Considered one of the most numerous big cats still stalking the wilds, it seems that the leopard is not as impervious to human interference as usually thought. A new study looking into the distribution of the cats over its entire historical range has found some shocking results. They report that over the last 250 years, leopards (Panthera pardus) have lost some 75 percent of their natural habitat.
The study, conducted by the Zoological Society of London and the National Geographic Society’s Big Cats Initiative, is the first known attempt to compile a comprehensive view on the status of the leopard over its entire range, which historically stretches from Africa, through the Middle East and into Asia. This massive range, coupled with its elusive behavior, is what has made producing such a report so difficult. It also no doubt has something to do with the general perception that the big cats are doing well, whereas the study found this to be far from the case.
“Leopards' secretive nature, coupled with the occasional, brazen appearance of individual animals within megacities like Mumbai and Johannesburg, perpetuates the misconception that these big cats continue to thrive in the wild – when actually our study underlies the fact that they are increasingly threatened,” explained co-author Luke Dollar, program director of the National Geographic Society's Big Cats Initiative, in a statement. The study was published in PeerJ.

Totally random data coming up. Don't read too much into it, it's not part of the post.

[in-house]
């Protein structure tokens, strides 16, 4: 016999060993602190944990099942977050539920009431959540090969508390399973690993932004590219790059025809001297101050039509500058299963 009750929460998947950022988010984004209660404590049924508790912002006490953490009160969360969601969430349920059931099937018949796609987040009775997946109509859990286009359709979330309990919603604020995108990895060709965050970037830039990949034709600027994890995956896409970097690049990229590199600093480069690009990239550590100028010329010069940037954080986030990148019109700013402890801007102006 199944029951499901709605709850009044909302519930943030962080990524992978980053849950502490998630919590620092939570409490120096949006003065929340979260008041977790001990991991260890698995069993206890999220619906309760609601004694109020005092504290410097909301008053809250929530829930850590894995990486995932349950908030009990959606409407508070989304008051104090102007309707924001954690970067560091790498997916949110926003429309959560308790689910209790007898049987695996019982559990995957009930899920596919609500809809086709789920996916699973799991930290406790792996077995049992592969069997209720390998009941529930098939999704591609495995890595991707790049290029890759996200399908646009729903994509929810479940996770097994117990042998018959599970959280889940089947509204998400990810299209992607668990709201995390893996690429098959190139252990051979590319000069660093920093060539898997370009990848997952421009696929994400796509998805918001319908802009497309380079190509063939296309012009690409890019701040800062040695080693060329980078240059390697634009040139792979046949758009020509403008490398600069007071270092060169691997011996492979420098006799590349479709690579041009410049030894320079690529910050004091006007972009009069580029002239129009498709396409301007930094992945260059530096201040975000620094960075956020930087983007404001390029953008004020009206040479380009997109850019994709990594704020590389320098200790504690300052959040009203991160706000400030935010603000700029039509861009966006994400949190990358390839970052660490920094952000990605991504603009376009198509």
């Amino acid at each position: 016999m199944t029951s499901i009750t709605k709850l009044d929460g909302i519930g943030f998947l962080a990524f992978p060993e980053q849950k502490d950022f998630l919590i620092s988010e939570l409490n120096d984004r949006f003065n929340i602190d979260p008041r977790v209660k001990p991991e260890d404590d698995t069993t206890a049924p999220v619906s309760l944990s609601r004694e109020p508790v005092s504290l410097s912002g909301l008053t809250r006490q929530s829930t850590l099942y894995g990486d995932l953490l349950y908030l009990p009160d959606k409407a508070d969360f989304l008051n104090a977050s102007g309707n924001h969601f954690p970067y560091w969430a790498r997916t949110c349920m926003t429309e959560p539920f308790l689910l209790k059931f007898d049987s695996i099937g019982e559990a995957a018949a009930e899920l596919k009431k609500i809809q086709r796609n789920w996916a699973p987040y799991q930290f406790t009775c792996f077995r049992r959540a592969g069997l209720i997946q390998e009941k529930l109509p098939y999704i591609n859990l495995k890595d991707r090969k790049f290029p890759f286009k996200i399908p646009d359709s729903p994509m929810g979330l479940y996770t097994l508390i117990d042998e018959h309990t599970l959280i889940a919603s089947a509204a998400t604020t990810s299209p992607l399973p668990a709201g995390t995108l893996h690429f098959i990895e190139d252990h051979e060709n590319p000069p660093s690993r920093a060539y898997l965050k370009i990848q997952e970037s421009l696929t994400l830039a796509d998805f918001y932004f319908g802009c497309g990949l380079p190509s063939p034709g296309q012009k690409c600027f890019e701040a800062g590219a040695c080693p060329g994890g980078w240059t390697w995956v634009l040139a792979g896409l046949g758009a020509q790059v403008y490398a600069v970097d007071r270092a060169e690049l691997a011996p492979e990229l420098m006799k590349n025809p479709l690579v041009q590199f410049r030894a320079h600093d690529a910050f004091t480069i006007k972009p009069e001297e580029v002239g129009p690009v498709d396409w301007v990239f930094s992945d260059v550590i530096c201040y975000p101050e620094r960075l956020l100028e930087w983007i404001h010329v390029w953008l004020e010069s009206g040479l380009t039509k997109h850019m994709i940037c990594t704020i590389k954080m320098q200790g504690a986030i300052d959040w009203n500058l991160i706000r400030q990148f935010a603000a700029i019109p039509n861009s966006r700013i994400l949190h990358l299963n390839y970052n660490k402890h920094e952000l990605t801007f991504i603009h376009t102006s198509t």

They found that leopards are doing particularly poorly in Asia, which appears to be linked to the region’s economic development. In six parts of Asia, a 95 percent reduction in the cats' habitat was seen, though some parts of Africa were no better. North Africa in particular has seen a reduction of 99 percent of the species' range. And with Africa set to come into its own as their economies start to pick up and grow, the researchers warn that things are only looking to get worse.
After sifting through 6,000 records accounting for 2,500 locations from over 1,300 sources dating as far back as 1750, they were able to conclude that there are still around 100,000 of the animals roaming Africa, from the arid scrublands of Namibia to the rainforests of the Ivory Coast, while the numbers across Asia are now thought to be as low as just 10,000. But while the cats can survive in cities, there is often not enough prey to support them, and as more wild areas are converted to farmland, the cats are increasingly being pushed out.
However, their adaptable nature and wide variety of prey base might be their saving grace. “Sometimes the elimination of active persecution by government or local communities is enough to jumpstart leopard recovery,” says co-author Joseph Lemeris Jr. While they may not be endangered yet, the researchers recommend that more attention be paid to the cats to prevent them from becoming so in the future.